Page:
Dolmen Is Dead Space Meets Metroid Prime, But with Soulslike Combat


If you’ve spent any time with video games in the past ten years, you’re probably at least vaguely aware of the concept of a Soulslike. This started with a 2009 PS3 game called Demon’s Souls, which was certainly no blockbuster, though it was decently well-liked enough that FromSoftware would create a spiritual successor called Dark Souls. And Dark Souls would go on to be widely considered one of the greatest video games of all time. More importantly, it would spawn a genre called the Soulslike.

In Dark Souls, you earn a currency called Souls by killing enemies. However, if you die, you will drop all of the Souls you are carrying. If you can race back to the spot where you died, you can collect the dropped Souls, but if you die a second time before reclaiming those Souls, they’re gone forever.

Thankfully, you can also spend those Souls. Most of this happens at bonfires, which serve as the game’s checkpoint system, where you can level up your character by spending Souls. There are also merchants in the game who will sell you items for Souls.

If you’ve played the recent Elden Ring, all of this should sound familiar — Elden Ring was also developed by FromSoftware.


But there’s an entire genre now that follows this formula, and not all of these games come from FromSoft. One recent example is Dolmen, which throws a science-fiction spin on the formula (Soulslike games have a tendency to use high-fantasy settings rather than sci-fi settings, but obviously this isn’t exclusively true). In Dolmen, teleporters play the role of Dark Souls‘ bonfires, and Souls are replaced with a currency called nanites. But the basic rules are the same — collect nanites, then use a teleporter to return to your ship where you can spend those nanites on level-ups.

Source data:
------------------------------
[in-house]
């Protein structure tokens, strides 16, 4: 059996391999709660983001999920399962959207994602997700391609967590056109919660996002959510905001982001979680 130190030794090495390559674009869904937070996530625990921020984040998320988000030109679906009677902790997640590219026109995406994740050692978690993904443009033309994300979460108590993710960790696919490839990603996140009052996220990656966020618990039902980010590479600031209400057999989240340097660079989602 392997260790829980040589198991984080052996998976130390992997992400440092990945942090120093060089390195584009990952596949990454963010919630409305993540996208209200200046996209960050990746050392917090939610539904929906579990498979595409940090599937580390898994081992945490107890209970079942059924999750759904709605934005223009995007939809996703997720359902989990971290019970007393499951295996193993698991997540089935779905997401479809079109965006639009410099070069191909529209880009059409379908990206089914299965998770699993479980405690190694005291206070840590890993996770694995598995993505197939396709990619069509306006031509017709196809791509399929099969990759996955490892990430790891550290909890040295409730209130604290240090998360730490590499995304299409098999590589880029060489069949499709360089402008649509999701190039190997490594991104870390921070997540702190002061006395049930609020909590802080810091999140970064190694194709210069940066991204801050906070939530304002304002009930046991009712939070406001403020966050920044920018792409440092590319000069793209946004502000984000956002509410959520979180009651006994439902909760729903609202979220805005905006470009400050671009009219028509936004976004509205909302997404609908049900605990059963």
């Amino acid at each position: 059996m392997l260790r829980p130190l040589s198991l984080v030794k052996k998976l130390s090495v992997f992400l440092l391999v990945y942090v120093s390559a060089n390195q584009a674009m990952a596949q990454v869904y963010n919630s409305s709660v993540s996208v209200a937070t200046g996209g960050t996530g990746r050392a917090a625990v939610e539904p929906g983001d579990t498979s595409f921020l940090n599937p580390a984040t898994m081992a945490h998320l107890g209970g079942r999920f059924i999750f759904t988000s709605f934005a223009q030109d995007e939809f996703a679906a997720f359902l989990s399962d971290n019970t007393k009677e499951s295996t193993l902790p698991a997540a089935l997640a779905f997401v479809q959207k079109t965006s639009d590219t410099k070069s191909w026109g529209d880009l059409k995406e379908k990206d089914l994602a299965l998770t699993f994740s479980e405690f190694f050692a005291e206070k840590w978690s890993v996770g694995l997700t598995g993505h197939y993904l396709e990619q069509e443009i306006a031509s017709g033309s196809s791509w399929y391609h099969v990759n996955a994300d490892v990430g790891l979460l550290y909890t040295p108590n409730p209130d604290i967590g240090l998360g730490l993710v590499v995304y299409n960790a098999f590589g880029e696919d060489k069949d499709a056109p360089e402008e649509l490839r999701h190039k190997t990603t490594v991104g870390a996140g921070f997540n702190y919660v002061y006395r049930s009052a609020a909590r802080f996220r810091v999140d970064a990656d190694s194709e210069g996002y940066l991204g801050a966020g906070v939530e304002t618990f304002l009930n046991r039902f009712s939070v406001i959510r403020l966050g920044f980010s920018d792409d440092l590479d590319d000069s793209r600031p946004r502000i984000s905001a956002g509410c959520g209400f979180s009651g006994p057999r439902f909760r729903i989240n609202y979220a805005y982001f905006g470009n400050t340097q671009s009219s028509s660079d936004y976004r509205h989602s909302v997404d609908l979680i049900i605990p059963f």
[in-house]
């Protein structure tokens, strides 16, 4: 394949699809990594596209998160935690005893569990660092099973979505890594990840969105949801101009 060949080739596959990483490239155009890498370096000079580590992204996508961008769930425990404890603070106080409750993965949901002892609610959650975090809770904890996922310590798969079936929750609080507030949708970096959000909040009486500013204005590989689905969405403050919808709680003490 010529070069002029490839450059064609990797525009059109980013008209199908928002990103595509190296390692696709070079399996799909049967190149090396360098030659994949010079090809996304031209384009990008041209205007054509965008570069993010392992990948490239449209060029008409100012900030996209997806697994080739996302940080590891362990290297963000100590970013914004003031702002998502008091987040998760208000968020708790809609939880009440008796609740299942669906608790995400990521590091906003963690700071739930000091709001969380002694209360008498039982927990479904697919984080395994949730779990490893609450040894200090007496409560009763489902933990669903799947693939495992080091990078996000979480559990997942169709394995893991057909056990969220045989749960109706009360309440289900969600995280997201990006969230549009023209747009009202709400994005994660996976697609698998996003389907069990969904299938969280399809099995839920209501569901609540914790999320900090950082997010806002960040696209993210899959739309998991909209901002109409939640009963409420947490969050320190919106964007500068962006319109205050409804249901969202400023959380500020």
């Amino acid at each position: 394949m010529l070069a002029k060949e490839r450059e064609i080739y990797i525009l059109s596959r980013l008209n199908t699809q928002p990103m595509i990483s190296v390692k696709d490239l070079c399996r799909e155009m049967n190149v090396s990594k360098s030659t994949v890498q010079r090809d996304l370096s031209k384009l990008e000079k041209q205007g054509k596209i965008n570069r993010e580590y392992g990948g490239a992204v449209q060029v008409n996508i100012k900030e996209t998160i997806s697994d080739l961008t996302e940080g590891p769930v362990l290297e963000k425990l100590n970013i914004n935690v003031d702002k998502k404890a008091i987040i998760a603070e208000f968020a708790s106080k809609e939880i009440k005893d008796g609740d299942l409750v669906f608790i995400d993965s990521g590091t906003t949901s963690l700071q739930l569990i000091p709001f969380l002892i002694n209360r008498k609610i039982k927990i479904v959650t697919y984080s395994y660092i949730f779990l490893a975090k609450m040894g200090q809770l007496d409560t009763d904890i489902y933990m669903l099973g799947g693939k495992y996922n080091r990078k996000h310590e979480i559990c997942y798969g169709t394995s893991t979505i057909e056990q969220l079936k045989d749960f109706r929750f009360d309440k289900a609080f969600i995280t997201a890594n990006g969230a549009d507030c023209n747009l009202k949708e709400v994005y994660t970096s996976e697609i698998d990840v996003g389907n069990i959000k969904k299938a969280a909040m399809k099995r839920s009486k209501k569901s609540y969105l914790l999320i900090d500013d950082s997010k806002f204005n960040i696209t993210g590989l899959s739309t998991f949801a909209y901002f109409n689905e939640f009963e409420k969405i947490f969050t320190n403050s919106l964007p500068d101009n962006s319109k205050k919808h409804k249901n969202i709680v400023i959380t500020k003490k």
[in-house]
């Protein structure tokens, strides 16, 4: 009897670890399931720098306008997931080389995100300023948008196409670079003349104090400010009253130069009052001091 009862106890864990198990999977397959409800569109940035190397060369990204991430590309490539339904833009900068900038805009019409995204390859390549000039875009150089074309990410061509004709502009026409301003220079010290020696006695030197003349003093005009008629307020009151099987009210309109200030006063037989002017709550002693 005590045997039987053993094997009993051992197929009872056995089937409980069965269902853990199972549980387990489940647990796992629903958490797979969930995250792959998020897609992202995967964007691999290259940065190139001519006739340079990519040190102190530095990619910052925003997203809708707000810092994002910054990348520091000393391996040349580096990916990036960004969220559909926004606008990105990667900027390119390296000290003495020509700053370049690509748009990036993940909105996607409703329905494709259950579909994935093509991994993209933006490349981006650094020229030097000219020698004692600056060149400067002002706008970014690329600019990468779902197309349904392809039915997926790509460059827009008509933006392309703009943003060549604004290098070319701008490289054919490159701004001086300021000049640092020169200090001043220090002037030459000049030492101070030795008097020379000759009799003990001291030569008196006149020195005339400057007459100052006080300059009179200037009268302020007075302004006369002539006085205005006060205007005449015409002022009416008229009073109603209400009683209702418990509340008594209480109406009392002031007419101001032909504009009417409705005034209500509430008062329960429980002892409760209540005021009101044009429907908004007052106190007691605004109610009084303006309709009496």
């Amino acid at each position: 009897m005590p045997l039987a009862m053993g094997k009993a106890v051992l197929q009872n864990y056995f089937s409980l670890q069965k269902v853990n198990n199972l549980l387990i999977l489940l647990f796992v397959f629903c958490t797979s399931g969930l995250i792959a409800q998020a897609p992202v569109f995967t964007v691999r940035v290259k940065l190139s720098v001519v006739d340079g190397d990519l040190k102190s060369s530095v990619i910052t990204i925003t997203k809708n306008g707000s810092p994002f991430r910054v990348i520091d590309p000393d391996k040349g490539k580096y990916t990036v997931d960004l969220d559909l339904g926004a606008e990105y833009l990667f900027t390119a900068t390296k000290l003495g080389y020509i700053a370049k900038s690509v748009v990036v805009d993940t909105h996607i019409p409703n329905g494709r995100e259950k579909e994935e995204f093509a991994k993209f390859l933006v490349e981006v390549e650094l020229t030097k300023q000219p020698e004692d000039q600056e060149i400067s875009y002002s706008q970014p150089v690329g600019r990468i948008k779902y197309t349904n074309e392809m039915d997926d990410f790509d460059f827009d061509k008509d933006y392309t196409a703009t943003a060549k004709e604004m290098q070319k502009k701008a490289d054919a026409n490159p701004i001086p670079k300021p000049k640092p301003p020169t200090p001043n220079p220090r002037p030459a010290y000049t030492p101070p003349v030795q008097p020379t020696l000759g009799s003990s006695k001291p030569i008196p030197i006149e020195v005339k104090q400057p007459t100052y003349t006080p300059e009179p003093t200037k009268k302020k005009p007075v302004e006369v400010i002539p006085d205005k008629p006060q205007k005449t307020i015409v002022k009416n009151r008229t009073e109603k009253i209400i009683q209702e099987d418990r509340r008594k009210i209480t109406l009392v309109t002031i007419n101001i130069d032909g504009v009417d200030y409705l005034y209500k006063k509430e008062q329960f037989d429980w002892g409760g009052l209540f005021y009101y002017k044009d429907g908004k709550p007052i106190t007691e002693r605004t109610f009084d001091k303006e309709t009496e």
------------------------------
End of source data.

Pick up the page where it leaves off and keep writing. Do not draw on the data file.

Atmosphere-wise, Dolmen reminds me of Dead Space. This is a bleak, deadly alien world that’s filled with creepy-looking monsters that could kill our protagonist in an instant. But some of its environmental design reminds me a little bit of the Metroid Prime series, with its dark alien tech beneath red-and-yellow clouds.

Admittedly, Dolmen doesn’t have the level of polish that a FromSoftware game would have. The enemy animations can be kind of janky, and using the dodge-roll maneuver when you’re in a tight hallway could get you stuck inside a wall (something that happened to me multiple times throughout my playthrough). Environmental design can be a bit bland in the first section, though it gets much, much better once you hit the game’s second act and are introduced to the yellow sulfur fields of the Wastelands.

I’ve mentioned this elsewhere, but I really do like the game’s boss-fight system, which lets you respawn defeated bosses so you can fight them again and collect exclusive crafting parts. Each boss has parts that can be crafted into an exclusive weapon, so you might want to fight bosses over and over again, which can get kind of addictive. I should warn you, though, that some of these bosses can be really, really difficult (I struggled quite a bit on Zallan Kheep, the boss of the game’s second act).

Oh, and I should point out that even though you do have sci-fi guns (which you can add elemental damage types to), Dolmen isn’t without its fair share of big ol’ swords in the Soulslike tradition.


If you’ve been admiring the Soulslike genre from afar but your tastes skew toward science fiction instead of high fantasy, then Dolmen could serve as a pretty decent jumping-in point. Dolmen is currently available on PS4, PS5, Xbox One, Xbox Series X|S, and PC.

Disclaimer: I was given a review code for Dolmen on PS5, but the opinions expressed in this article are my own.

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